Research project: ‘The Social Legitimacy of Financial Profits’Project Duration: 01.10.2015 - 31.01.2019
Funded by the Federal Ministry of Education and Research (Bundesministerium für Bildung und Forschung) as part of the funding program ‘Financial system and Society’ (Finanzsystem und Gesellschaft.)
The concluding international conference took place from the 29th – 31st January 2019 at the Hamburg Institute for Social Research. Flyer Conference 'The Legitimacy of Financial Profits'.
Final report (German language only): Download here
Since the 2008 financial crisis, the rise of global financial capitalism has been in the focus of public attention all over Europe. This goes along with an intensification and expansion of critical debates about capitalism in politics and civil society, with particular regard to the correct relationship between democratic regulation and free financial markets.
For this reason, the three-and-a-half-year research project "The Social Legitimacy of Financial Profits" has analyzed the cultural differences, historical prerequisites, and history of thought about the social legitimacy of financial markets and financial profits. How do different societies define which financial profits are legitimate and which are illegitimate? How does this relate to the deeper cultural understandings of legitimate profit making in different European societies? It was also about the consequences of these moral debates for the formation of financial market rules, leading to an empirical research of public criticism of the economy and its effects on politics. In the project, we approached the answer to these questions with very different research methods. We addressed the social legitimacy of economic orders from (1) historical, (2) comparative, (3) actor-oriented and (4) institutional perspectives, with a special focus on the fundamental question of the socio-cultural meaning of profit in capitalist societies.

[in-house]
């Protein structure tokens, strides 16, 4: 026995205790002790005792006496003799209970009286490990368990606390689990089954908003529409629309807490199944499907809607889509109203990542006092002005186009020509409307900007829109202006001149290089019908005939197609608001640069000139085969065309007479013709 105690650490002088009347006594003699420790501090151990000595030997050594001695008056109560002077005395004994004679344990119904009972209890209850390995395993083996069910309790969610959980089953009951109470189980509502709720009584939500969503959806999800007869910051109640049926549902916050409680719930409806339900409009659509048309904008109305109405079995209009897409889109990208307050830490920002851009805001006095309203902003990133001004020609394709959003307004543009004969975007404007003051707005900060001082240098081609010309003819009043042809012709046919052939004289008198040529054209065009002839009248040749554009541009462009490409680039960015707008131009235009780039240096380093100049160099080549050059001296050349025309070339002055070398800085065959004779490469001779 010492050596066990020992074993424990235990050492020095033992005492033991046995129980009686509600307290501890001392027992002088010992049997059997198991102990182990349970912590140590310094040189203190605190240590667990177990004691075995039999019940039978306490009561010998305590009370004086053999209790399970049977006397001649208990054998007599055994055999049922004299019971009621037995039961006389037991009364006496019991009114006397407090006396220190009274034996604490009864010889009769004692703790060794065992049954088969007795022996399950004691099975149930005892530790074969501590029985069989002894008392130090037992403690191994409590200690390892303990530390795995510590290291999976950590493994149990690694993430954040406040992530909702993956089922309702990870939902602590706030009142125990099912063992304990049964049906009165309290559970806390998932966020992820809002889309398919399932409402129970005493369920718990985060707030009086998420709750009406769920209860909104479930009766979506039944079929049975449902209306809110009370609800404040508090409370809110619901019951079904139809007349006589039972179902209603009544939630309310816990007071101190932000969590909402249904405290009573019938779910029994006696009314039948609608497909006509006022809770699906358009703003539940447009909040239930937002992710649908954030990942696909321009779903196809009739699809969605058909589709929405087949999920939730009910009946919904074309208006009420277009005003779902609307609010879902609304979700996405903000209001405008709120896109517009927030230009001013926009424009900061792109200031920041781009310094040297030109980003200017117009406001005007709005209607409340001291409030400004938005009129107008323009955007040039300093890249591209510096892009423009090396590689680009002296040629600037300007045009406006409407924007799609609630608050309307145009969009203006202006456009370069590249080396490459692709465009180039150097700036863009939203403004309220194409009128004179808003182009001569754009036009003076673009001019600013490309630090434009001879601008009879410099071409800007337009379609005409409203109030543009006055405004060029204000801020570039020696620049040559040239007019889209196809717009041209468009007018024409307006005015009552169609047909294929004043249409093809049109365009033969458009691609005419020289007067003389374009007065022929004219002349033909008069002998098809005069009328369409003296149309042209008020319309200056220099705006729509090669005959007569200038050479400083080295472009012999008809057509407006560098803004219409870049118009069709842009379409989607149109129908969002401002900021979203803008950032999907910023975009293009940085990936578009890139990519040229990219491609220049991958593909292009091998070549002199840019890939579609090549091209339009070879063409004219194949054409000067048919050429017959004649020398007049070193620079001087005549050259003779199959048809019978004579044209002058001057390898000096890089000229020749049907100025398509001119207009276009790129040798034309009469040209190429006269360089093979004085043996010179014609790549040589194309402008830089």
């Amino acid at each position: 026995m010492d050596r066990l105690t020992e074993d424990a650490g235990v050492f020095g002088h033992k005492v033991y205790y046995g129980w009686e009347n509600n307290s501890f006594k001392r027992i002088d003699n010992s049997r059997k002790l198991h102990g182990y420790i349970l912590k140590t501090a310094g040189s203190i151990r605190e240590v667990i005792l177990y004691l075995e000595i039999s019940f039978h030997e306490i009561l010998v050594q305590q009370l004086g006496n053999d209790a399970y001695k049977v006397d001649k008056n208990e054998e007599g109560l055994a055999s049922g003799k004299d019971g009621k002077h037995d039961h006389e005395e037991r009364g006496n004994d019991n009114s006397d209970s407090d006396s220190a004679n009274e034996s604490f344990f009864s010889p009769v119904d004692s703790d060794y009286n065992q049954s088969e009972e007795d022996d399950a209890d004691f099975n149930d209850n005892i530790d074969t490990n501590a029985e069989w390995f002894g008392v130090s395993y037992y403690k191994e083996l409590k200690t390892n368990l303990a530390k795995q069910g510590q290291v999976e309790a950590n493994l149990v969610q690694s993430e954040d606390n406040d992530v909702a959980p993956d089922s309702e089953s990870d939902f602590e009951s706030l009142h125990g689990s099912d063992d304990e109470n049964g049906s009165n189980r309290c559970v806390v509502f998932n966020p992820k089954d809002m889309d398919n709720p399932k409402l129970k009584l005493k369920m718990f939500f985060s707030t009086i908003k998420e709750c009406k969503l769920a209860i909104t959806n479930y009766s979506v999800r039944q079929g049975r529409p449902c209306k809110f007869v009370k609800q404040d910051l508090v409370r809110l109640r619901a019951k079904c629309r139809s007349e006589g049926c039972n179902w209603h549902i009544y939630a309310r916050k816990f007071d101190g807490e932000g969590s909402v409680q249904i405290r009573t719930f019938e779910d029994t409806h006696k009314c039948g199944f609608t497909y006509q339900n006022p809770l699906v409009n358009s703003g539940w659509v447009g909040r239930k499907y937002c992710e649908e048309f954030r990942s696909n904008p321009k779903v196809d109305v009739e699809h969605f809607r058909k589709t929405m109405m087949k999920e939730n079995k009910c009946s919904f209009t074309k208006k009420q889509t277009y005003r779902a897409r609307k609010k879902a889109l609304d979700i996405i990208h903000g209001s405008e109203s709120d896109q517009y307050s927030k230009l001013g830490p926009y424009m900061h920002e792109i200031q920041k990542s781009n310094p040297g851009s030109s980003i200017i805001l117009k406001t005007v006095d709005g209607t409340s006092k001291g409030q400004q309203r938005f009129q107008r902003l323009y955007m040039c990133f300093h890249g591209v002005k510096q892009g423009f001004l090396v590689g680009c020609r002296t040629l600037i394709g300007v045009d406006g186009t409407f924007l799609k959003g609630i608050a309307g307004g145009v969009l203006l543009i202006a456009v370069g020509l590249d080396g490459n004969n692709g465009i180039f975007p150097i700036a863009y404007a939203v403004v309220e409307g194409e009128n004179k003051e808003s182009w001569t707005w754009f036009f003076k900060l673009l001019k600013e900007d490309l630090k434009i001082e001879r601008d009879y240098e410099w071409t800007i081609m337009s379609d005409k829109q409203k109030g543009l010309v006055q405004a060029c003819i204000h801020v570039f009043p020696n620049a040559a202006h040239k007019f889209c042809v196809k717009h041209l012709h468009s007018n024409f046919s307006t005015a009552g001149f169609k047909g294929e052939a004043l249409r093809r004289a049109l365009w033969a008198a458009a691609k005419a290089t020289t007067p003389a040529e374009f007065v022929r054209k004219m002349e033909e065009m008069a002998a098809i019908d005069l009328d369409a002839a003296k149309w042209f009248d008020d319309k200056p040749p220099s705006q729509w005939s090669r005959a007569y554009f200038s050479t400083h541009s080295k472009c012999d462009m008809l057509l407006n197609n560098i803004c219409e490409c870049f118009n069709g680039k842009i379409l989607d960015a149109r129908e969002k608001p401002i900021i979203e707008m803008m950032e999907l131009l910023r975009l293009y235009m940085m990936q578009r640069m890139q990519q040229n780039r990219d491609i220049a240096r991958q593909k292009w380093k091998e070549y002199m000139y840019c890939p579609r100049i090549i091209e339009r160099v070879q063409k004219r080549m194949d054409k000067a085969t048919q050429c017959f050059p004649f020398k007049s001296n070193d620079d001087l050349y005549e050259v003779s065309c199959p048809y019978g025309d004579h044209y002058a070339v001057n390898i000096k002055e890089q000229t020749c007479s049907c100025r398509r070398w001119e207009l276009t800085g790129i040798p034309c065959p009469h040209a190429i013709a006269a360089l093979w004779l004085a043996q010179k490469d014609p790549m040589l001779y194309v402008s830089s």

In the first phase of the project, we conducted a series of of historical-comparative case analyses of Germany and Britain from 1880 until today. This included content analyses of historical archive material and political pamphlets by financial organizations, state agencies and public media, as well as a quantitative analysis of the topical structure of parliamentary debates (topic modeling) in both countries. In the second phase, we conducted, coded and analyzed 88 semi-structured expert interviews with representatives of civil society organizations in Germany, Great Britain, France and Spain with regard to their critical perspectives on finance and their national and trans-national protest efforts after the crisis of 2008. The following five key results were achieved:
- 1. The financial regimes in Great Britain and Germany are embedded in culture-specific patterns of legitimation of the ‘morally acceptable’ financial market (integrating vs. segmenting financial regimes as the moral side of varieties of capitalism).
- 2. The culture-specific historical criteria of rationality of the 19th century financial market regulation shape legitimation debates about financial profits well into the period after the crisis of 2008.
- 3. Different historical trajectories and ideas, national institutional contexts and organizational structures of financial critique within civil-societies of contemporary European countries provide an obstacle to trans-national financial critique.
- 4. The inseparability of financial and production profits is a central problem of coherence for any criticism of financial capitalism.
- 5. When public criticism of profit distribution through financial markets is injected into the political sphere, the normative focus of the critique shifts from distributive to regulatory aspects.